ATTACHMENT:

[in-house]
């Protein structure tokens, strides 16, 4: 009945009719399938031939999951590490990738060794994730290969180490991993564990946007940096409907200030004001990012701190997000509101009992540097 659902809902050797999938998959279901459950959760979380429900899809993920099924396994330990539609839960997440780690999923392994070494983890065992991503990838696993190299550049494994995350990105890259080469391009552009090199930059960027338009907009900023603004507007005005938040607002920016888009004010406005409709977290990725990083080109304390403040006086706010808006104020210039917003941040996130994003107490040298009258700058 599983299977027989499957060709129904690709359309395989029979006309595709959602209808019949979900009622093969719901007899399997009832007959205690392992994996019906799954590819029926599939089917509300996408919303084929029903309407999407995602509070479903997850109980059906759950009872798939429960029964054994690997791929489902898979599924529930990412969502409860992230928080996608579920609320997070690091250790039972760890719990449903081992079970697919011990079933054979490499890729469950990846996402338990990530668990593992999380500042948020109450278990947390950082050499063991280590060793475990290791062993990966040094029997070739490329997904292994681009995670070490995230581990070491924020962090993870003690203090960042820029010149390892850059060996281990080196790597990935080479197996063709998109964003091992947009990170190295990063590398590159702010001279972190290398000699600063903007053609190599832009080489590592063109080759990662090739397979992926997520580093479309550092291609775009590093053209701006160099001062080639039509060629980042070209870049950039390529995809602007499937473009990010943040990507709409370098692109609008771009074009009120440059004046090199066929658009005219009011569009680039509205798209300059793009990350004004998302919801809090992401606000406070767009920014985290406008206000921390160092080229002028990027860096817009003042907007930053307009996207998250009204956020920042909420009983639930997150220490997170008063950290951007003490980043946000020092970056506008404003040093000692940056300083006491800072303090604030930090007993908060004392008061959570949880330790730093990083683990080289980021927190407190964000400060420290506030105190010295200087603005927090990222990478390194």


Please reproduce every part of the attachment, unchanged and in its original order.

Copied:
[in-house]
């Protein structure tokens, strides 16, 4: 009945009719399938031939999951590490990738060794994730290969180490991993564990946007940096409907200030004001990012701190997000509101009992540097 659902809902050797999938998959279901459950959760979380429900899809993920099924396994330990539609839960997440780690999923392994070494983890065992991503990838696993190299550049494994995350990105890259080469391009552009090199930059960027338009907009900023603004507007005005938040607002920016888009004010406005409709977290990725990083080109304390403040006086706010808006104020210039917003941040996130994003107490040298009258700058 599983299977027989499957060709129904690709359309395989029979006309595709959602209808019949979900009622093969719901007899399997009832007959205690392992994996019906799954590819029926599939089917509300996408919303084929029903309407999407995602509070479903997850109980059906759950009872798939429960029964054994690997791929489902898979599924529930990412969502409860992230928080996608579920609320997070690091250790039972760890719990449903081992079970697919011990079933054979490499890729469950990846996402338990990530668990593992999380500042948020109450278990947390950082050499063991280590060793475990290791062993990966040094029997070739490329997904292994681009995670070490995230581990070491924020962090993870003690203090960042820029010149390892850059060996281990080196790597990935080479197996063709998109964003091992947009990170190295990063590398590159702010001279972190290398000699600063903007053609190599832009080489590592063109080759990662090739397979992926997520580093479309550092291609775009590093053209701006160099001062080639039509060629980042070209870049950039390529995809602007499937473009990010943040990507709409370098692109609008771009074009009120440059004046090199066929658009005219009011569009680039509205798209300059793009990350004004998302919801809090992401606000406070767009920014985290406008206000921390160092080229002028990027860096817009003042907007930053307009996207998250009204956020920042909420009983639930997150220490997170008063950290951007003490980043946000020092970056506008404003040093000692940056300083006491800072303090604030930090007993908060004392008061959570949880330790730093990083683990080289980021927190407190964000400060420290506030105190010295200087603005927090990222990478390194």